|Photo Description: Line drawing of a sneaker with the laces untied.
Words. Sneaky, sneaky words.
When I wrote the blog announcing that Joe and I had decided to get married, I did so with some trepidation. I know that some people reading this blog read it primarily for the disability aspect of my writing and that they are not so comfortable with the gay aspects of the blog. I remember back in the second year of my writing this that someone threatened to organize a boycott of my blog unless I agreed to write about any aspect of my life, or of disability, with exception of the 'gay stuff.' Well, I'm glad to say, that the boycott went nowhere and the support of my blog readers remained strong.
I'm finding an interesting phenomenon though, with words and with how people use words when they write to me, or speak to either Joe or me, about our upcoming nuptials. The use of the word 'gay' as a qualifier when talking to me about the wedding is a relative constant. Let me say it clearly, we aren't having a 'gay wedding' we are getting married. And we are getting married at a wedding. That we are gay is irrelevant to what the ceremony is and what the ceremony means. Using a term like 'gay wedding' or 'gay marriage' may sound to you like acceptance but to me it just sounds like prejudice wearing sneakers.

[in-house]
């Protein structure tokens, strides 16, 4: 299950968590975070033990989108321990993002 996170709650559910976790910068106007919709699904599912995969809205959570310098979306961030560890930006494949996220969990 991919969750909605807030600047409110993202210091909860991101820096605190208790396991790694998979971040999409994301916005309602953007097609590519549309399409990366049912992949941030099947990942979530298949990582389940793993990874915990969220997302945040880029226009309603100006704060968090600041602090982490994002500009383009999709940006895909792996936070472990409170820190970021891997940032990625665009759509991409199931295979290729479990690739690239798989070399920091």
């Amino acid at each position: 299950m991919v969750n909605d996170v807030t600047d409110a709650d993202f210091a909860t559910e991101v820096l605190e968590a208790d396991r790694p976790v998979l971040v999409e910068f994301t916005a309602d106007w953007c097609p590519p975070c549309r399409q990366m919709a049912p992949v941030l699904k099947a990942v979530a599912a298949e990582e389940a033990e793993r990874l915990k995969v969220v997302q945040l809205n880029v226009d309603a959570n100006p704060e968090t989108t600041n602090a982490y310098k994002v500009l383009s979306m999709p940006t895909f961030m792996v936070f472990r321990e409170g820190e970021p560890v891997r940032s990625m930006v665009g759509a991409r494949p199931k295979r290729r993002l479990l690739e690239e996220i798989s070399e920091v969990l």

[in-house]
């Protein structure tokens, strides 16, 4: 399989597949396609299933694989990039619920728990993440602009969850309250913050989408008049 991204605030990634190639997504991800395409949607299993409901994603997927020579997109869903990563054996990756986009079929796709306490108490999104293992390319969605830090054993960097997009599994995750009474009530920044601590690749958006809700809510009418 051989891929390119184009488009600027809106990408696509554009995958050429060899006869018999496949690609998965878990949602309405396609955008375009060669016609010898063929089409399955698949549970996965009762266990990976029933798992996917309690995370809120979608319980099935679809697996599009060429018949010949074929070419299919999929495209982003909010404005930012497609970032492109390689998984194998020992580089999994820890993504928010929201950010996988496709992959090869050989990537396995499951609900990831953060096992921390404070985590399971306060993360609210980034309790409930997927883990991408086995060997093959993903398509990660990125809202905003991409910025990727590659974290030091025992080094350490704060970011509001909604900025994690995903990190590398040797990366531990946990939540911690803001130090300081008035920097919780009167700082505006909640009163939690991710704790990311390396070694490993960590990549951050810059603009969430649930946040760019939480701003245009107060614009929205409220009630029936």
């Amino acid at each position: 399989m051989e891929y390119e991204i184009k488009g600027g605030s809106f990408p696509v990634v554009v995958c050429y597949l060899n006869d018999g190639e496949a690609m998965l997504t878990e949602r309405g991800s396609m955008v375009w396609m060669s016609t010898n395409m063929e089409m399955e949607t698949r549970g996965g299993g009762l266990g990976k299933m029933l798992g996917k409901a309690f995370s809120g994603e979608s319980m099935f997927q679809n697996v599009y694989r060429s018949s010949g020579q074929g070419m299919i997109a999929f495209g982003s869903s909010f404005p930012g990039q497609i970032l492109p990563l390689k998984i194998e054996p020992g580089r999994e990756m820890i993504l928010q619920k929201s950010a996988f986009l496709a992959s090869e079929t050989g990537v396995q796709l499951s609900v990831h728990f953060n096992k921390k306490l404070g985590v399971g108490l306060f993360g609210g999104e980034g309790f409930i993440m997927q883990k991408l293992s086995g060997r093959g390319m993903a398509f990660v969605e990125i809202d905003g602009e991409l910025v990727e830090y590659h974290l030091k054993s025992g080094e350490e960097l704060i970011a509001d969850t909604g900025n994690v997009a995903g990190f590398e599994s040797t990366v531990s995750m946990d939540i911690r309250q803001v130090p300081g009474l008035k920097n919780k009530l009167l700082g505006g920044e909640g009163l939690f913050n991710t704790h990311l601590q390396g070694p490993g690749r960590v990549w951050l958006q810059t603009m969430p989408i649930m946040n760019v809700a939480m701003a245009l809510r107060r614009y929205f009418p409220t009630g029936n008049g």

"I hear you and Joe are going to have a gay wedding!"
This sounds, and I think it intends to mean what it sounds like, as if we are having a different kind of ceremony with a different kind of result. It's not like a straight wedding which leads to a real marriage.
Joe and I have lived together for 46 years. Our relationship is imperfect, which makes it both fun and a struggle at the same time, and we are still working to get things right. We can still be difficult with each other. While we aren't shouters (any more) we can certainly be creative in the ways that we can communicate disagreement and displeasure. It's just a normal relationship between two people. It's not a 'gay relationship.'
Our lives or our relationship.
Words can communicate so many things. And let me just say that sneaky bigotry is still bigotry. Sneaky prejudice is still prejudice and we notice.